From its earliest inhabitants, LGBTQ+ love has had a prominent place in Italy’s rich history and as we will see, has been recorded on rocks and walls throughout the years.
In Addaura, a small town near Palermo, pre-historic caves discovered in the 1940’s, contain hieroglyphs from about 10,000 years ago illustrating a group of people dancing around two men, both with obvious erections. A possible depiction of a caveman queer love ritual? A few thousand years later, the ancient people in the Val Camonica valley, who inhabited the northern region of Lombardy, carved hundreds of petroglyphs all over the area, more than a few of them also featuring homoerotic scenes.
Tarquinia, an important city of the Etruscan League that dominated central Italy around 500 BC, has a very important necropolis with thousands of tombs. Some have beautiful painted interiors, including the Tomb of the Bulls which is decorated with several scenes of Greek mythology. In a wall frieze above two doors, the god Achelous, a bull with human face, endowed with a large phallus is approaching two men who are clearly engaged in the sexual act, while nearby two men and a woman enjoy a threesome. This seems to illustrate the legend of bisexuality of Achilles, who can be seen in another panel in combat with Troilus. In the Tomb of the Lionesses, lounging male couples are painted near the ceiling, displaying how common same sex activities were in Ancient Greece.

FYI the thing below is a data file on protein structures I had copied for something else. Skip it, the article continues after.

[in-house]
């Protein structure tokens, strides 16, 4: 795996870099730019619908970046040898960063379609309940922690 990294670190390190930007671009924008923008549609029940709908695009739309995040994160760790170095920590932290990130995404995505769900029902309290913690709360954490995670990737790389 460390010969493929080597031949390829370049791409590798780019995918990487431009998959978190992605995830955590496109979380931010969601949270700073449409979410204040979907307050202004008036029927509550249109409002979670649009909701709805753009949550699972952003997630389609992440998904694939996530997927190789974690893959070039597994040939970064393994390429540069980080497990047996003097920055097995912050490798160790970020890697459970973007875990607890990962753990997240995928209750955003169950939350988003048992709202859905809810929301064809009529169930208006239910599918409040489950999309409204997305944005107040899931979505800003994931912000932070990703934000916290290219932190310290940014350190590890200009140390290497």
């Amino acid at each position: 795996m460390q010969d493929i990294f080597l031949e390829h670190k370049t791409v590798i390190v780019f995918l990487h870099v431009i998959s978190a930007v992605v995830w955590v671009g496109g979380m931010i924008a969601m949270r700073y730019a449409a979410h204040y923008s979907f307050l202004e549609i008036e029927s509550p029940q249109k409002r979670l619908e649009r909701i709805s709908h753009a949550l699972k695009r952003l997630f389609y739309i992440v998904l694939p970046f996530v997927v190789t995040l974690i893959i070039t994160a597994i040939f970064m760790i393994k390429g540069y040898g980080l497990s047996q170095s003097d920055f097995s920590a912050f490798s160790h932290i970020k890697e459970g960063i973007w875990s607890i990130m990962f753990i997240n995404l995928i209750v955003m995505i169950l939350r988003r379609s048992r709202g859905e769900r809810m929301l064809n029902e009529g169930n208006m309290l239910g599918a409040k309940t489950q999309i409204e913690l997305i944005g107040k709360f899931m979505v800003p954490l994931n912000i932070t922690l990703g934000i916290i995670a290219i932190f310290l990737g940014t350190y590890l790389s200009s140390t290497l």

From around the same time, in the Magna Graecia, the culture that dominated the coastal area south of Naples, the Tomb of the Diver near Paestum has wall decorations that depict a Symposium, an event where only men could participate. They would gather to read, play music, sing, eat, drink and indulge in other carnal entertainment. The paintings show men in recliners, engaged in different activities, including some couples caressing each other.
Fast forward a few centuries later to the vast and decadent Roman Empire. Stories abound but some of the best examples of heterosexual, homosexual and group love illustrations from this era are in Pompeii. In the embellished walls of the Lupanare, the house of pleasures, well preserved frescoes of show descriptive scenes which historians have interpreted to be a menu the establishment had on offer.
So, the next time you are in Italy, be sure to see some of these relics of Italy’s rich and diverse LGBTQ+ history and let your imagination travel back in history.